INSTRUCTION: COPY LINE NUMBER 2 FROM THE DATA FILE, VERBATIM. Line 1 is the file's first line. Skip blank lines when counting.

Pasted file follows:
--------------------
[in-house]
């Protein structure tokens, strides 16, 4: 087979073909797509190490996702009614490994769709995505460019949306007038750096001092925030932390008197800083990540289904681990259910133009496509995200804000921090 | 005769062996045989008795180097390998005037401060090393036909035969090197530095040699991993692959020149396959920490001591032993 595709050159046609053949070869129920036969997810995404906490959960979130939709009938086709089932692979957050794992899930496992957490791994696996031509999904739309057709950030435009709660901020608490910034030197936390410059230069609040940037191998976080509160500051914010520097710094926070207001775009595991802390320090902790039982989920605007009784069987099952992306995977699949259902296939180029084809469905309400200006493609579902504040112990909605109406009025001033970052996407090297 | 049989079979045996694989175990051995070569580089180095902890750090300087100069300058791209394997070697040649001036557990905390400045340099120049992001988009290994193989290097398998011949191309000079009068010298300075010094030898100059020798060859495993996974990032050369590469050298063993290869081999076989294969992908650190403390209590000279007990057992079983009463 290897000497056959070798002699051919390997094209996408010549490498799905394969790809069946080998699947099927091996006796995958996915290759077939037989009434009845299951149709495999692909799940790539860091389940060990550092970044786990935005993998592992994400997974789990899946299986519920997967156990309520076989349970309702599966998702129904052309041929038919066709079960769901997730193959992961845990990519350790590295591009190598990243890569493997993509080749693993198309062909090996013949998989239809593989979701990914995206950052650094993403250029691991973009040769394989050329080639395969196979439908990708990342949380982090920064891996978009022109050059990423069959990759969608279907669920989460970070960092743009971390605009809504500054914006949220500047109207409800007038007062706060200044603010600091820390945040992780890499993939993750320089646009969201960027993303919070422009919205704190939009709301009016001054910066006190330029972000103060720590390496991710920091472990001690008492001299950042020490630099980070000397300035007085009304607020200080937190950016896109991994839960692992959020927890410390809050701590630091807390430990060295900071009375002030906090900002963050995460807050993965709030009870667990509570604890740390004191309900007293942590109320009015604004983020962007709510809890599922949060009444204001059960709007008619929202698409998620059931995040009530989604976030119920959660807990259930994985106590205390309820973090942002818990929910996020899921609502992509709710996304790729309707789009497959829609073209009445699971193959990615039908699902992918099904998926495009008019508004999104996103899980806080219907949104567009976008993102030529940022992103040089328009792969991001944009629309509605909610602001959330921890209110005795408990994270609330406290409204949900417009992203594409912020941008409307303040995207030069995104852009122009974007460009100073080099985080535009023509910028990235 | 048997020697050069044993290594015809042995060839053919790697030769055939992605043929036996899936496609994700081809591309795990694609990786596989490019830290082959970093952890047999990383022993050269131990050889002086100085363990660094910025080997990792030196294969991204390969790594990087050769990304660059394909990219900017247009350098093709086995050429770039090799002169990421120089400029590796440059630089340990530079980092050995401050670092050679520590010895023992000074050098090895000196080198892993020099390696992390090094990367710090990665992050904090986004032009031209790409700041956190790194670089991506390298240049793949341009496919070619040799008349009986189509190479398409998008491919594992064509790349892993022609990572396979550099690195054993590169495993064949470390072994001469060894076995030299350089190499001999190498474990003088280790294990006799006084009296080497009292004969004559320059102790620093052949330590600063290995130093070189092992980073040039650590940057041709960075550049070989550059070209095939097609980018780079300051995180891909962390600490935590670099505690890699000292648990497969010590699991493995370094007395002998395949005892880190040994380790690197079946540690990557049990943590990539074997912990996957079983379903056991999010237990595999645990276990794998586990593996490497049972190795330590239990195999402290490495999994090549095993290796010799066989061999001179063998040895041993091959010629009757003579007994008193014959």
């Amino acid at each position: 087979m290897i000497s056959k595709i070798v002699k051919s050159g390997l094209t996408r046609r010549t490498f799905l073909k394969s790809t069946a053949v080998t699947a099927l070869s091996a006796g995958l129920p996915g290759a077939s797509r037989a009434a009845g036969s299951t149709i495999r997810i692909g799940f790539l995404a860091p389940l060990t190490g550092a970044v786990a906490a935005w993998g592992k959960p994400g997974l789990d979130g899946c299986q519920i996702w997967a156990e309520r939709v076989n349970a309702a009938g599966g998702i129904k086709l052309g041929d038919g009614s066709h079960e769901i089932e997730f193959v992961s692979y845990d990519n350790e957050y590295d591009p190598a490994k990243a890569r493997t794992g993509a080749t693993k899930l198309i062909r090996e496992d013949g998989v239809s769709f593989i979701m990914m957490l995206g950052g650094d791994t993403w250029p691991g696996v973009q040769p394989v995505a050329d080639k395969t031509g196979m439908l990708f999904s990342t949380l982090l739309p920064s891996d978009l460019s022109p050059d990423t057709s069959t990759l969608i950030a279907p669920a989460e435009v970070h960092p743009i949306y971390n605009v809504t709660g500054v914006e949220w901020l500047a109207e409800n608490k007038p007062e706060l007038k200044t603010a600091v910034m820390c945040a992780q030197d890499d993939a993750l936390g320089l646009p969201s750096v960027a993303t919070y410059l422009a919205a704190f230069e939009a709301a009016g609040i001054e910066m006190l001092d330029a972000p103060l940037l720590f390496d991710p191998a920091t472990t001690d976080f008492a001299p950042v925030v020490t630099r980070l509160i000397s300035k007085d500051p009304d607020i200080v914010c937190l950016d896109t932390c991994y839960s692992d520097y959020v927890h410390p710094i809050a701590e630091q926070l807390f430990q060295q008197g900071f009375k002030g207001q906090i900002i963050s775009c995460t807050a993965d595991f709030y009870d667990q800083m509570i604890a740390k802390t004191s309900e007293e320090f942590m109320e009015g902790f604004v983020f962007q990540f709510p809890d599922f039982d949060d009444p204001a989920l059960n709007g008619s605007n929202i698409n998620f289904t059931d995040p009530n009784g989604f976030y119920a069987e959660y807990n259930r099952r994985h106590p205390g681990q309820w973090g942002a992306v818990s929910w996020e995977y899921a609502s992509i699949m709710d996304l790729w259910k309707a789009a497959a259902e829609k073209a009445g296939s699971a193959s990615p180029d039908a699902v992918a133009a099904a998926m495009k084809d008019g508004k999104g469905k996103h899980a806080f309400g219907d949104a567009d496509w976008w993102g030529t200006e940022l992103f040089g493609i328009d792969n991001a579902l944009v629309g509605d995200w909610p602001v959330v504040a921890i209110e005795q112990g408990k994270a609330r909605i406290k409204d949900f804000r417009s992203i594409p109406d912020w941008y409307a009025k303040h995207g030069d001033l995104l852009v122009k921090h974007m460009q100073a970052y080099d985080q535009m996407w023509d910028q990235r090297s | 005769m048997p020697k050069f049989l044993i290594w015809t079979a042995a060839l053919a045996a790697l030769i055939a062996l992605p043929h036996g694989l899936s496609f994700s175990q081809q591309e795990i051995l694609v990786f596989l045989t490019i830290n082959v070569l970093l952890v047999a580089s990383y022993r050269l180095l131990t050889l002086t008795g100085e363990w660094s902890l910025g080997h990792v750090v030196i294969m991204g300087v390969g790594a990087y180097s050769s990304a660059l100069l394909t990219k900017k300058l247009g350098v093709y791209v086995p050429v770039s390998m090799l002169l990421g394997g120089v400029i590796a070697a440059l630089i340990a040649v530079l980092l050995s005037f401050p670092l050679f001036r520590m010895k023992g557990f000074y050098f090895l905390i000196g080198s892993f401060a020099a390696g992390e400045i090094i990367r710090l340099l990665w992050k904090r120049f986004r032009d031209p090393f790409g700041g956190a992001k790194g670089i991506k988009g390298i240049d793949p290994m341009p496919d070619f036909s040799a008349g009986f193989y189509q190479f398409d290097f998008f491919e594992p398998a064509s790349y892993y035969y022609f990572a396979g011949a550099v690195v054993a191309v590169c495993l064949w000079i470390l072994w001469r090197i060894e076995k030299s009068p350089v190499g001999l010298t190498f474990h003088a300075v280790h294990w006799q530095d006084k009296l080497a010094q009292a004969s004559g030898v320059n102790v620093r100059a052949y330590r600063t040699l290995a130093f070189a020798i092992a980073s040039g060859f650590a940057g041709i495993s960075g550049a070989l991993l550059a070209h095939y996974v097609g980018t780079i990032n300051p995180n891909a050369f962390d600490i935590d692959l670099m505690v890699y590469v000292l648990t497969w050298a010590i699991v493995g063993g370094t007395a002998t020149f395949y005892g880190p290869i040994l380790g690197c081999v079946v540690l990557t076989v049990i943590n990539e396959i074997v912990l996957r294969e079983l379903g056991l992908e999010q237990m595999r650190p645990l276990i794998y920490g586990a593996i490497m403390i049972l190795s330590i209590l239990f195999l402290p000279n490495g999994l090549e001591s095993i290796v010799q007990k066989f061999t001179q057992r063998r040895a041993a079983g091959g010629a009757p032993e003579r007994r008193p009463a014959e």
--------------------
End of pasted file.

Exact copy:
């Protein structure tokens, strides 16, 4: 087979073909797509190490996702009614490994769709995505460019949306007038750096001092925030932390008197800083990540289904681990259910133009496509995200804000921090 | 005769062996045989008795180097390998005037401060090393036909035969090197530095040699991993692959020149396959920490001591032993 595709050159046609053949070869129920036969997810995404906490959960979130939709009938086709089932692979957050794992899930496992957490791994696996031509999904739309057709950030435009709660901020608490910034030197936390410059230069609040940037191998976080509160500051914010520097710094926070207001775009595991802390320090902790039982989920605007009784069987099952992306995977699949259902296939180029084809469905309400200006493609579902504040112990909605109406009025001033970052996407090297 | 049989079979045996694989175990051995070569580089180095902890750090300087100069300058791209394997070697040649001036557990905390400045340099120049992001988009290994193989290097398998011949191309000079009068010298300075010094030898100059020798060859495993996974990032050369590469050298063993290869081999076989294969992908650190403390209590000279007990057992079983009463 290897000497056959070798002699051919390997094209996408010549490498799905394969790809069946080998699947099927091996006796995958996915290759077939037989009434009845299951149709495999692909799940790539860091389940060990550092970044786990935005993998592992994400997974789990899946299986519920997967156990309520076989349970309702599966998702129904052309041929038919066709079960769901997730193959992961845990990519350790590295591009190598990243890569493997993509080749693993198309062909090996013949998989239809593989979701990914995206950052650094993403250029691991973009040769394989050329080639395969196979439908990708990342949380982090920064891996978009022109050059990423069959990759969608279907669920989460970070960092743009971390605009809504500054914006949220500047109207409800007038007062706060200044603010600091820390945040992780890499993939993750320089646009969201960027993303919070422009919205704190939009709301009016001054910066006190330029972000103060720590390496991710920091472990001690008492001299950042020490630099980070000397300035007085009304607020200080937190950016896109991994839960692992959020927890410390809050701590630091807390430990060295900071009375002030906090900002963050995460807050993965709030009870667990509570604890740390004191309900007293942590109320009015604004983020962007709510809890599922949060009444204001059960709007008619929202698409998620059931995040009530989604976030119920959660807990259930994985106590205390309820973090942002818990929910996020899921609502992509709710996304790729309707789009497959829609073209009445699971193959990615039908699902992918099904998926495009008019508004999104996103899980806080219907949104567009976008993102030529940022992103040089328009792969991001944009629309509605909610602001959330921890209110005795408990994270609330406290409204949900417009992203594409912020941008409307303040995207030069995104852009122009974007460009100073080099985080535009023509910028990235 | 048997020697050069044993290594015809042995060839053919790697030769055939992605043929036996899936496609994700081809591309795990694609990786596989490019830290082959970093952890047999990383022993050269131990050889002086100085363990660094910025080997990792030196294969991204390969790594990087050769990304660059394909990219900017247009350098093709086995050429770039090799002169990421120089400029590796440059630089340990530079980092050995401050670092050679520590010895023992000074050098090895000196080198892993020099390696992390090094990367710090990665992050904090986004032009031209790409700041956190790194670089991506390298240049793949341009496919070619040799008349009986189509190479398409998008491919594992064509790349892993022609990572396979550099690195054993590169495993064949470390072994001469060894076995030299350089190499001999190498474990003088280790294990006799006084009296080497009292004969004559320059102790620093052949330590600063290995130093070189092992980073040039650590940057041709960075550049070989550059070209095939097609980018780079300051995180891909962390600490935590670099505690890699000292648990497969010590699991493995370094007395002998395949005892880190040994380790690197079946540690990557049990943590990539074997912990996957079983379903056991999010237990595999645990276990794998586990593996490497049972190795330590239990195999402290490495999994090549095993290796010799066989061999001179063998040895041993091959010629009757003579007994008193014959």